How do you protect your practice from violating these laws? Understanding the prohibitions is the first step, followed by adopting practice policies and guidelines for arrangements with hospitals. When reviewing a contract, review any terms related to payment to ensure no direct or indirect payments are is tied to referrals.
The other aspects of both sets of statutes and regulations are the concepts of commercial reasonableness and fair market value (FMV), both of which are required for provider contracts. Many organizations use well-vetted market data as the foundation of any fair market value (FMV) documentation process. Generally speaking, payments under the 75th percentile of a respected compensation survey such as MD Ranger, MGMA, Sullivan Cotter, ECG, or AMGA fall within a reasonable range though it does depend on the situation. While not common, significant differences between surveys happen when sample sizes differ, so it is important for your group to understand how you compare relative to productivity and collections as well as total compensation.
Benchmarks exist for call coverage, administrative services, and numerous other paid arrangements. Proper documentation of a contract’s commercial reasonableness and fair market value is required of hospitals, but a group should understand the benchmarks before entering negotiations. Not infrequently, we see groups that undercut themselves by not understanding how their group compares to benchmarks. Underpayments can undercut recruitment and retention efforts that could be hard to overcome if you sign a multi-year contract. Seeking help from a consultant knowledgeable in your specialty often pays off, despite the initial ‘sticker shock’ of their hourly rates!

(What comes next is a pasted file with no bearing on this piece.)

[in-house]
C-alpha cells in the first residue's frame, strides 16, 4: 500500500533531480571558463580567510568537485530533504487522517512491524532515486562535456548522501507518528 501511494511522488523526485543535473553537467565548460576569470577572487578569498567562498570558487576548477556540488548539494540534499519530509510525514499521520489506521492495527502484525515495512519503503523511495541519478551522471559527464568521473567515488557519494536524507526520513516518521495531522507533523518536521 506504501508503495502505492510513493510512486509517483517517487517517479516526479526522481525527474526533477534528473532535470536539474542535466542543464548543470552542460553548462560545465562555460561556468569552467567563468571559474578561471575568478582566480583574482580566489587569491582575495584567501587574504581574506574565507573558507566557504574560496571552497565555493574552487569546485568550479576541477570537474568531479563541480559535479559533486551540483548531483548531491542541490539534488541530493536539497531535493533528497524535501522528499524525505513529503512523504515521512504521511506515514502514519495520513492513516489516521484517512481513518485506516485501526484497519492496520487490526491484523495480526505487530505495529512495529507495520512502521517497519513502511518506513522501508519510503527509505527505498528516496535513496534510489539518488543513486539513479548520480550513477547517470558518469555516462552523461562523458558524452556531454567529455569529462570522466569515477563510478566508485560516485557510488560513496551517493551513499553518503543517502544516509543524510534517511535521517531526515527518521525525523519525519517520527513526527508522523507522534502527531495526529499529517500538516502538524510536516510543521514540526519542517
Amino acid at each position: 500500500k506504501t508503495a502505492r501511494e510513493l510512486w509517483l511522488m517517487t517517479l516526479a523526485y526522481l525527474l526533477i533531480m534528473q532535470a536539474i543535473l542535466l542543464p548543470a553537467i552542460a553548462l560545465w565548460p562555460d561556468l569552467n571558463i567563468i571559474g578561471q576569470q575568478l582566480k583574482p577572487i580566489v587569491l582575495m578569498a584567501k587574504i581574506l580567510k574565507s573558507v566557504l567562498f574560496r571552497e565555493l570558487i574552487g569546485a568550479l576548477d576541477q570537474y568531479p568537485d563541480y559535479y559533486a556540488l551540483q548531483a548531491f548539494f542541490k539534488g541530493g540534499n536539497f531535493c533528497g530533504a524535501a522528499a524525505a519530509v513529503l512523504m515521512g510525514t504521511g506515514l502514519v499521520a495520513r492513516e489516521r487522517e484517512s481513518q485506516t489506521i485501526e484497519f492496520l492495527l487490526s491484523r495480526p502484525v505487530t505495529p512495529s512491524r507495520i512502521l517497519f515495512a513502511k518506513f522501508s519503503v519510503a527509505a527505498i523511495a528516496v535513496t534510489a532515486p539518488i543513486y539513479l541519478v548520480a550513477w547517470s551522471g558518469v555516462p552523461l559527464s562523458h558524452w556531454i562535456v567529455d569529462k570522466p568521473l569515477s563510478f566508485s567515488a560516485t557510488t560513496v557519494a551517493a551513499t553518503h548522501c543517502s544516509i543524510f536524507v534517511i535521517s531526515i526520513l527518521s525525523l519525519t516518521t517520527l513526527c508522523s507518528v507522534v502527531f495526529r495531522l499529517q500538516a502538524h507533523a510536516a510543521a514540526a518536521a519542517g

If you are negotiating a complex arrangement, using a consultant or attorney knowledgeable in contract terms and health law can be useful but it is you shouldn’t need the support of counsel for every hospital contract. Many hospitals have standard contract templates that they are reluctant to change. Furthermore, all hospitals should require time records before payment (we heard that groan!).
In summary, here are steps you should take today to protect your practice:
- Understand Stark Law and AKS; educate members of your practice on what is and is not permissible under the regulations
- Understand how your group compares to market benchmarks for payment terms, productivity, and collections.
- Develop internal policies that clearly define limits on payment terms related to referrals and volume.
- Consider consulting an attorney or consultant with physician contracting expertise in complex situations.
- Train physicians on proper documentation, such as time tracking for administrative arrangements
VP, Chief Strategy and Operating Officer
MD Ranger, Inc.